Violation of any traffic commission regulation: 3
Operating a motor vehicle without a license: 2
Operating an unregistered motor vehicle: 2
Failure to display plates: 2
Misuse of license plates: 1
Insurance coverage fails to meet minimum requirements: 2
Longtime ESPN reporter, E60 host Jeremy Schaap — a 1988 Staples High School graduate, and current Westport resident — never shies away from important issues.
He is the lead reporter and narrator of a new film, “The Survivor.” The documentary examines the 1972 Munich Massacre. That September, terrorists murdered 11 Israeli athletics at the Summer Olympics.
Schapp will screen the film at the Westport Library on Monday (December 12, 7 p.m.). Immediately afterward, the 11-time Emmy Award-winning investigative journalist will host a talkback
Schaap traveled to Israel and Germany to tell the story through the eyes of 86-year-old Israeli race walker Shaul Ladany. He survived the massacre — as he had World War II and the Holocaust, when he was a child.
“In his long life, Shaul Ladany has seen up close the worst of humanity,” says Schaap. “Not only has he survived, he has pressed forward, constantly, to lead a life of achievement. The lessons of his life are valuable to us all. I was honored to be part of the team that told the story of what he endured and what he witnessed. Ladany’s story is not so well-known here in the United States — but it should be.”
The Munich Massacre was the first terrorist attack broadcast live on television around the world. “The Survivor” breaks down the tragedy through archival video and news reports, along with new interviews and reporting.
The Westport Rotary Club presented its annual Community Service and Public Protection Awards on Tuesday.
Recipients included artist and homeless advocate Nina Bentley; former Westport 1st Selectman Jim Marpe; RTM veteran Velma Heller; the Westport chapter of the National Charity League (represented by member Lisa Price), and Builders Beyond Borders executive director Amy Schroeder-Riggio.
Firefighter Rob Lenois and police officer Kevin Smith also earned awards for individual acts of heroism.
Nina Bentley receives her Westport Rotary Club award from Karl Mergenthaler and Leslie Roberts. (Photo/Jeff Wieser)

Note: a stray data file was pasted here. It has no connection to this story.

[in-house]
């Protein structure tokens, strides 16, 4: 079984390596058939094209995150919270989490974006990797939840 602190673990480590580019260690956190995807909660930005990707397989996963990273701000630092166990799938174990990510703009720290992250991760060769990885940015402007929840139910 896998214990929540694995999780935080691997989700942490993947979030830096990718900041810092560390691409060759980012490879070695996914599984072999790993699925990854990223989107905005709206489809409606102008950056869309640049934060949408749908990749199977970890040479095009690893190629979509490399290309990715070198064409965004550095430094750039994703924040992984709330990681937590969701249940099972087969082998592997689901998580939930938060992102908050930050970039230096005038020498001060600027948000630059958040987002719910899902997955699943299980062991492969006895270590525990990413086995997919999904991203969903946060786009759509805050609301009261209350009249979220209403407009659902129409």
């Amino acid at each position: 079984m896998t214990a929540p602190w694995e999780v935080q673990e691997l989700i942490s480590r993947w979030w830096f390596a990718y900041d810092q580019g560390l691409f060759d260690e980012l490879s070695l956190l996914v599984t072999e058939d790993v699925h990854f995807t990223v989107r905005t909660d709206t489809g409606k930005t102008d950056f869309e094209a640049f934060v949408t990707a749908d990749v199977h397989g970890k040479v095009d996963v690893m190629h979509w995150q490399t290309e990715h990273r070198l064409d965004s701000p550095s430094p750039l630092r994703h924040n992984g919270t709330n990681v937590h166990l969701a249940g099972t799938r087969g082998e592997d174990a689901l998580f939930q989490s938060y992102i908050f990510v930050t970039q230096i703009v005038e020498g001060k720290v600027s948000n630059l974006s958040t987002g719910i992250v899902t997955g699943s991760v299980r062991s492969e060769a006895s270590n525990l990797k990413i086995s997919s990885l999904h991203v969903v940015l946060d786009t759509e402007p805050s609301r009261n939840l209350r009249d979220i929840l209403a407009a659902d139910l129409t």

And finally … Joyce Bryant died recently, in Los Angeles. She was 95, and suffered from Alzheimer’s.
I’d never heard of her. But according to her New York Times obituary, she was :a sultry singer of the 1940s and ’50s who broke racial barriers in nightclubs and raised the hackles of radio censors before setting aside her show business career in favor of missionary work, then reinventing herself as a classical and opera singer,”
Click here for her fascinating life story. Click below to hear a bit of her work:
(Obscure nightclub singers, police reports, menorah lightings, new Japanese restaurants — “06880” brings you all the Roundup news, every day. If you enjoy our work, please click here to contribute. Thank you!)
At first glance, environmentalism and social justice might seem to be different issues.
But they intersect powerfully. One example: petrochemical facilities — with all their toxic byproducts — are often located in predominantly minority, economically disadvantaged communities.
Wanjiku Gatheru wrote a provocative piece for Glamour: “Want to be an Environmentalist? Start With Antiracism.”
The 21-year old is the first Black person in history to receive the Rhodes, Truman and Udall scholarships. A recent graduate of the University of Connecticut, she’s now studying in Oxford, England.
That’s where she’ll join the Westport Library on Wednesday, December 16 (7 p.m.), for a virtual event. She’ll discuss the intersection of those 2 movements. The event is co-sponsored by TEAM Westport, Sustainable Westport and Earthplace. Click here to register.
Wanjiku Gatheru (Photo/Sean Glynn, UConn)
The Greens Farms Elementary School PTA has organized a fundraiser.
They not only want everyone to help — they want to help other PTAs and organizations too.
When you buy a gift card from a participating local retailer or locally owned online brand — click here! — the store donates a portion of proceeds to the GFS PTA.
But GFS wants to spread the wealth. If your PTA wants to be considered — as part of a dropdown menu at checkout — email firstname.lastname@example.org.
Participants include ASF Sports & Outdoors, BD Provisions, Club Pilates, Dojo Westport, Posh Nail Salon, Shelala, Skin by Kataryna, Olive & Linen, Organic Krush, Posh Nail Salon, Romanacci Pizza Bar, Splatz by OneFun, Stew Leonard’s, Westport Masks and 3Dux.
New brands are being added all the time. If your business would like to join, email email@example.com.